One of the most important benefits of Betaine is its ability to improve muscle strength and power during training sessions. Some studies have shown that it can improve endurance, increase the number of reps that can be done with a given weight, and improve power and force with every rep. Evidence also indicates that Betaine improves protein synthesis following training sessions.

  • Improves muscle strength, power and endurance
  • Increases protein synthesis following training sessions
  • Increases growth hormone and insulin-like growth factor 1 production
  • May help promote fat loss

 

L-Theanine
CLINICALLY EFFECTIVE  DOSAGE: 100-250mg

ATHLEAN ReconstruXion CONTAINS: 200mg

CLINICAL STUDIES

L-Theanine is recognized for improving cognitive and mental processing, as well as focus, attention, memory, alertness and mood. It can also help improve sleep quality, reduce stress and help keep the body in a state of relaxation. It also helps improve immune system function, which can become compromised with heavy training.

  • Reduces the effects of stress
  • Increases serotonin and dopamine
  • Improves sleep quality
  • Improves focus, attention, memory, alertness and mood
  • Improves immune system function
  • The most effective dose for Theanine is from 100-250g per day

REFERENCES

L-Carnitine L-Tartrate

  1. Kong, W., Chen, S., et al. Effects of Taurine on Rat Behaviors in Three Anxiety Models. Pharmacology, Biochemistry, and Behavior. February 2006. 83(2), 271-276.

  2. El Idrissi, A., Goukarrou, L., et al. Effects of Taurine on Anxiety-Like and Locomotor Behavior of Mice. Advances in Experimental Medicines and Biology. 2009. 643, 207-215.

  3. Sung, M., Chang, K. Dietary Taurine and Nutrients Intake and Anthropometric and Body Composition Data by Abdominal Obesity in Korean Male College Student. Advances in Experimental Medicines and Biology. 2009. 643, 429-435.

  4. Du., H., You, J., et al. Antiobesity and Hypolipidemic Effects of Lotus Leaf Hot Water Extract with Taurine Supplementation in Rats Fed a High Fat Diet. Journal of Biomedical Sciences. 2010. 17 Suppl 1, S42.

  5. Solon, C., Franci, D., et al. Taurine Enhances the Anorexigenic Effects of Insulin in the Hypothalamus of Rats. Amino acids. 2011. Published Ahead of Print.

  6. Arruda, A., Milanski, M., et al. Low-Grade Hypothalamic Inflammation Leads to Defective Thermogenesis, Insulin Resistance and Impaired Insulin Secretion. Endocrinology. April 2011. 152(4), 1314-1320.

  7. Pina-Zentella, G., de la Rosa, C., et al. Taurine in Adipocytes, Prevents Insulin-Mediated H2O Generation and Activates Pka and Lipolysis. Amino acids. May 2011. Published ahead of Print.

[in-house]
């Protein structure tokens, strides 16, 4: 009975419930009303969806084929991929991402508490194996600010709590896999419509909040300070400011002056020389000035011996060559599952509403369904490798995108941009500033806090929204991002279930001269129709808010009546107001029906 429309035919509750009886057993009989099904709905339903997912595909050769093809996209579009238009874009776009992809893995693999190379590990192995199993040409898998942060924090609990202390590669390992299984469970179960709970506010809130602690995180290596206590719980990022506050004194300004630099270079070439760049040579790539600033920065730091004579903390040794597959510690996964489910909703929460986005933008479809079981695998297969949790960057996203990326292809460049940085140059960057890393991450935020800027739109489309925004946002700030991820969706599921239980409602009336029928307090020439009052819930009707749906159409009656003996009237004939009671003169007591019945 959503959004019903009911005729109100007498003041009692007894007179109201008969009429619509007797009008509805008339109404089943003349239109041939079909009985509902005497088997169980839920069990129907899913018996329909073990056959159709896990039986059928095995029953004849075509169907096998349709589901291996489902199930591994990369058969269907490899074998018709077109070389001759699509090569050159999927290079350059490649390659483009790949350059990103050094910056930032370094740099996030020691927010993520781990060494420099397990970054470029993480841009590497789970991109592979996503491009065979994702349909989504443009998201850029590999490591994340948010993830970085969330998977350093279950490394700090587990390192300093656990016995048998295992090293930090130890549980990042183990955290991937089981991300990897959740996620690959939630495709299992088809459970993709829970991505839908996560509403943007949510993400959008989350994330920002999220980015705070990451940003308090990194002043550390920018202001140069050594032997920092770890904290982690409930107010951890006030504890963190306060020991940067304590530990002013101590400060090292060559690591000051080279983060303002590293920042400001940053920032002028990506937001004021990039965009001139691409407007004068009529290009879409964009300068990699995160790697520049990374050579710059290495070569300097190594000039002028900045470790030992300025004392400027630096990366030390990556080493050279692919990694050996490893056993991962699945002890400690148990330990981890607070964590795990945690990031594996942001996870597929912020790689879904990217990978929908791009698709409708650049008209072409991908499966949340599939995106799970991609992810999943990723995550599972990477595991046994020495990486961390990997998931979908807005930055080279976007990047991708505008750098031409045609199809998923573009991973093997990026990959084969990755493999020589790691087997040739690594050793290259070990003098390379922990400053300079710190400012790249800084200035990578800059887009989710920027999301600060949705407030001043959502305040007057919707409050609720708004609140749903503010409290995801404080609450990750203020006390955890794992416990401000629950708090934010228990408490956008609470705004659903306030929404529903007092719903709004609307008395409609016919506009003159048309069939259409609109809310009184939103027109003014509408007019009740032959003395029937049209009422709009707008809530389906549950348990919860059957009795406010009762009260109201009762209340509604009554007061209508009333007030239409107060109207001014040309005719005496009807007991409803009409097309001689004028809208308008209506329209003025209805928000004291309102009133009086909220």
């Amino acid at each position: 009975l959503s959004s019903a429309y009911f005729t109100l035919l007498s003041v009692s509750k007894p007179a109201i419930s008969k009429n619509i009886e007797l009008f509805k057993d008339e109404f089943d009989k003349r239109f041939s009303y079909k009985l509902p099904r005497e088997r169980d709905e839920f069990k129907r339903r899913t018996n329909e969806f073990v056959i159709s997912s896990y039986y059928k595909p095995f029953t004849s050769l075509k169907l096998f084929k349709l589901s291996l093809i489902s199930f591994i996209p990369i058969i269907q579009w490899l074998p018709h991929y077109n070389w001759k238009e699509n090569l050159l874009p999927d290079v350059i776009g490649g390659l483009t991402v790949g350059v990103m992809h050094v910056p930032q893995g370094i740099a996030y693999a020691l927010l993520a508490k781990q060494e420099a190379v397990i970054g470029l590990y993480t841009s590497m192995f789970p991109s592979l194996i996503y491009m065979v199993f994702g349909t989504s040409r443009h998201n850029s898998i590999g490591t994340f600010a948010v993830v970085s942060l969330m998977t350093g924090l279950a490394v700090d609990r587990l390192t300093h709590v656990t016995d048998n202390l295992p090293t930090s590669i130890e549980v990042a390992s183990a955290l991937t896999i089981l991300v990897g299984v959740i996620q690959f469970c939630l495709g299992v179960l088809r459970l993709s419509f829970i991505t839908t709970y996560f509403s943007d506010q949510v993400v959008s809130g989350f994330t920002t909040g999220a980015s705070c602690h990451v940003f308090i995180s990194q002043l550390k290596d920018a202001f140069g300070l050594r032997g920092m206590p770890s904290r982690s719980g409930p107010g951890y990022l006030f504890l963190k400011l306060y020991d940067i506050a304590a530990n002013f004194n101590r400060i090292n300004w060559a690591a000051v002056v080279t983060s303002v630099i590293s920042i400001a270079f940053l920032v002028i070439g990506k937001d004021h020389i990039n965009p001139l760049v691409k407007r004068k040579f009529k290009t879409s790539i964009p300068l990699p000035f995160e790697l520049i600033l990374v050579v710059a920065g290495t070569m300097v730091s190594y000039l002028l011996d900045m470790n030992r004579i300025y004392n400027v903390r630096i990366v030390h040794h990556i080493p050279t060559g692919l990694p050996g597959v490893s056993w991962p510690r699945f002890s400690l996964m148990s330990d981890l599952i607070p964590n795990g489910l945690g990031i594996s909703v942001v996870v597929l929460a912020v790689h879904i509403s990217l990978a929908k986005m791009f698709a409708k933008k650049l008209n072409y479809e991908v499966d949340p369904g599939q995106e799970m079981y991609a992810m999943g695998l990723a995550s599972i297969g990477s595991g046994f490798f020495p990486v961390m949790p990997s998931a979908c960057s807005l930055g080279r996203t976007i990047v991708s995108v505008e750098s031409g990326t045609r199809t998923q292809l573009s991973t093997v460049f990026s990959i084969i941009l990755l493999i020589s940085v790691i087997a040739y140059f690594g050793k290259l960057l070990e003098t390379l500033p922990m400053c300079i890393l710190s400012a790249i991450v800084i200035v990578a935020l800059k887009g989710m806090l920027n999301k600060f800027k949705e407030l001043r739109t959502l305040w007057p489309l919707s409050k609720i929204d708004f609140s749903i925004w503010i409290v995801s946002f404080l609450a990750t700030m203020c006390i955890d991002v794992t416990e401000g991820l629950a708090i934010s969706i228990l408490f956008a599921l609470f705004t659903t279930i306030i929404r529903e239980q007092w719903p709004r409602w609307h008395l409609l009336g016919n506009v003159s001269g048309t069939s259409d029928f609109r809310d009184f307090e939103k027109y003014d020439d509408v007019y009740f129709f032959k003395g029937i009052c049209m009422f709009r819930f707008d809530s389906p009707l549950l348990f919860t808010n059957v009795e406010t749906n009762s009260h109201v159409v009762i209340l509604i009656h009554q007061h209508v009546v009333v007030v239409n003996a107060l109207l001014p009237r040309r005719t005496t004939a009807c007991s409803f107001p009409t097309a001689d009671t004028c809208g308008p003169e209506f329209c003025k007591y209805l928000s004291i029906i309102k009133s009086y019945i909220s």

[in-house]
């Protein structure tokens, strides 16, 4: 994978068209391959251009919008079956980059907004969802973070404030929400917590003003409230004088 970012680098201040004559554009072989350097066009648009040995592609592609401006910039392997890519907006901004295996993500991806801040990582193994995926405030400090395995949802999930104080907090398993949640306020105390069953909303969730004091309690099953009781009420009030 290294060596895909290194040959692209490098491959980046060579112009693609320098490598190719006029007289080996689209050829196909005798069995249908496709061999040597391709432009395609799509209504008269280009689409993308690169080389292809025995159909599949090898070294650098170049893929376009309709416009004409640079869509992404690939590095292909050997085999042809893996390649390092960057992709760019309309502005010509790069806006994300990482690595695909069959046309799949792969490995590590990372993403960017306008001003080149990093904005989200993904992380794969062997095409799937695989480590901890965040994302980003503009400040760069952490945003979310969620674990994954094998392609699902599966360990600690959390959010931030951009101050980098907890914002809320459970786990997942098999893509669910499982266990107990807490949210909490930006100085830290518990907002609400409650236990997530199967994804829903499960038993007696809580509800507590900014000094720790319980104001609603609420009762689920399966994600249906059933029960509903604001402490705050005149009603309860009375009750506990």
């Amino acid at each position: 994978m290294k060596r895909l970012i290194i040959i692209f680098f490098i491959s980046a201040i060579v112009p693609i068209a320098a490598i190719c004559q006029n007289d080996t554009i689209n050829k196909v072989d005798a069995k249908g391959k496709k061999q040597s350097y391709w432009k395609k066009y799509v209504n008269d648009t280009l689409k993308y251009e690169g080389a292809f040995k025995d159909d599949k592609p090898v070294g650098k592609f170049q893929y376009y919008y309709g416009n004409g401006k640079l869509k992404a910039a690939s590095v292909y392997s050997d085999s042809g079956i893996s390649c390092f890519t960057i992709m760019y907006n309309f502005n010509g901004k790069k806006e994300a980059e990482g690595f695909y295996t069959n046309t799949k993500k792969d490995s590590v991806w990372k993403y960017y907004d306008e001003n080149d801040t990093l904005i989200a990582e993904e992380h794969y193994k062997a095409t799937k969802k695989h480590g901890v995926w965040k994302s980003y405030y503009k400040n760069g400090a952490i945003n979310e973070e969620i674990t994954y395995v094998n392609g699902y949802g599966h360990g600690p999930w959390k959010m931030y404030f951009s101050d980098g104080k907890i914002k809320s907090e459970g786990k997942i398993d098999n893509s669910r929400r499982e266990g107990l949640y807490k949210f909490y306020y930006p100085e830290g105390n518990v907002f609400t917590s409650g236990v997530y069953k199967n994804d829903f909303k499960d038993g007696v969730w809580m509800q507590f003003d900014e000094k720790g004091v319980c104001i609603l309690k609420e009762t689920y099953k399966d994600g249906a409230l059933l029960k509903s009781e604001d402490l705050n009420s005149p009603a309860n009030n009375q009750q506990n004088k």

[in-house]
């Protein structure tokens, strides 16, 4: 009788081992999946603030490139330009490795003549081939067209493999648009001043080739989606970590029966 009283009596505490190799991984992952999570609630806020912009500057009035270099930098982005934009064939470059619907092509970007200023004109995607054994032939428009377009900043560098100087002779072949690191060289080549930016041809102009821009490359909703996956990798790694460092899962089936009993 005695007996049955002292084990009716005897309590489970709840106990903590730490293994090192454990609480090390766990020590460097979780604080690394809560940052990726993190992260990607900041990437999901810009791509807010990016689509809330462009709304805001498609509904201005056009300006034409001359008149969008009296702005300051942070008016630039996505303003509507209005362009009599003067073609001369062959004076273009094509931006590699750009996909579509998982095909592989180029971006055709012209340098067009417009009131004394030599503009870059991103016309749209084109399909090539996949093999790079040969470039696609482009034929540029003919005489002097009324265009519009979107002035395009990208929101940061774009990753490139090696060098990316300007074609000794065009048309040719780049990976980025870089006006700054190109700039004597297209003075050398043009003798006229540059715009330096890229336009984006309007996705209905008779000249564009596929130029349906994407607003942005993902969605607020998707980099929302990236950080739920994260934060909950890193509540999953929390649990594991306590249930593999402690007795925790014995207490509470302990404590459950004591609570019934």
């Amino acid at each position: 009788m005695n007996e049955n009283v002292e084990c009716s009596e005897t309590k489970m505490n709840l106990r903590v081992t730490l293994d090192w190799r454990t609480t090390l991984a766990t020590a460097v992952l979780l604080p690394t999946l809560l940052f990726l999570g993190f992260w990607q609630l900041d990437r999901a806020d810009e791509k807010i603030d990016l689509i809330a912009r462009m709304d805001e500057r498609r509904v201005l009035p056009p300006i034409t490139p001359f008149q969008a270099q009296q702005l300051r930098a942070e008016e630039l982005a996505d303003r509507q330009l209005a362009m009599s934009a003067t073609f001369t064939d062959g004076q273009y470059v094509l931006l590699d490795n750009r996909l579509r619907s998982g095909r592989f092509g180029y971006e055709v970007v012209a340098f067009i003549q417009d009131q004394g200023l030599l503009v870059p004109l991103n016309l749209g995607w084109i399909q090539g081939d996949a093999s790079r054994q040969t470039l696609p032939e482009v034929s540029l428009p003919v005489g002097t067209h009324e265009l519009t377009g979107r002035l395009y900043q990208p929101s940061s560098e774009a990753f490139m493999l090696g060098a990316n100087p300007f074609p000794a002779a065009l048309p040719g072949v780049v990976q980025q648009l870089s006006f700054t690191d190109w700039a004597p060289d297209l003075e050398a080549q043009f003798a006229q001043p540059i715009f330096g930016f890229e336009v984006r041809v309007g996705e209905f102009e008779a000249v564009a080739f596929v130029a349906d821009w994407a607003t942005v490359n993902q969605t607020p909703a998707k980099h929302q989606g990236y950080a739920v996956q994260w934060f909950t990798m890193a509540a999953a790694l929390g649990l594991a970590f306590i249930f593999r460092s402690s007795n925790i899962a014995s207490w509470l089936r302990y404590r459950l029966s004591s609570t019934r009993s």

8. Tito, T., Shaffer, S., et al. The Potential Usefulness of Taurine on Diabetes and its Complications. Amino acids. March 2011. Published Ahead of Print.

  9. Ricci, L., Valoti, M., et al. Taurine-Like GABA Aminotransferase Inhibitors Prevent Rabbit Brain Slices Against Oxygen-Glucose Deprivation Induced Damage. Amino Acids. June 2011. Published Ahead of Print.

  10. Genitle, C., Nivala, A., et al. Experimental Evidence of Therapeutic Potential of Taurine in the Treatment of Nonalcoholic Fatty Liver Disease. American Journal of Physiology. December 2011. Published ahead of Print.

  11. Madani, Z., Louchami, K., et al. Dietary Sardine Protein Lowers Insulin Resistance, Leptin and TNF and Beneficially affects adipose Tissue Oxidative Stress in Rats with Fructose-Induced Metabolic Syndrome. International Journal of Molecular Medicine. February 2012. 29(2), 311-318.

  12. Yatabe, Y., Miyakawa, S., et al. Effects of Taurine Administration on Exercise. Advances in Experimental Medicines and Biology. 2009. 643, 245-255.

  13. Rutherford, J., Spriet, L., et al. The Effect of Acute Taurine Ingestion on Endurance Performance and Metabolism in Well-Trained Cyclists. International Journal of Sport Nutrition and Exercise Metabolism. August 2010. 20(4), 322-329.

  14. Hamilton, E., Berg, HJ., et al. The Effect of Taurine Depletion on the Contractile Properties and Fatigue in Fast-Twitch Skeletal Muscle of the Mouse. Amino acids. October 2001. 31(3), 273-280.

  15. Silva, L., Silveira, P., et al. Taurine Supplementation Decreases Oxidative Stress in Skeletal Muscle After Eccentric Exercise. Cell Biochemistry and Function. January 2011. 29(1), 43-49.

  16. Beyranvand, M., Khalafi, M., et al. Effect of Taurine Supplementation on Exercise Capacity of Patients with Heart Failure. Journal of Cardiology. May 2011. 57(3), 333-335.

  17. Rahman, M., Park, H., et al. Taurine Prevents Hypertension and Increases Exercise Capacity in Rats with Fructose-Induced Hypertension. American Journal of Hypertension. May 2011. 24(5), 574-580.

L-Leucine

  1. The Influence of Oral L-Glutamine Supplementation on Muscle Strength Recovery and Soreness Following Unilateral Knee Extension Eccentric Exercise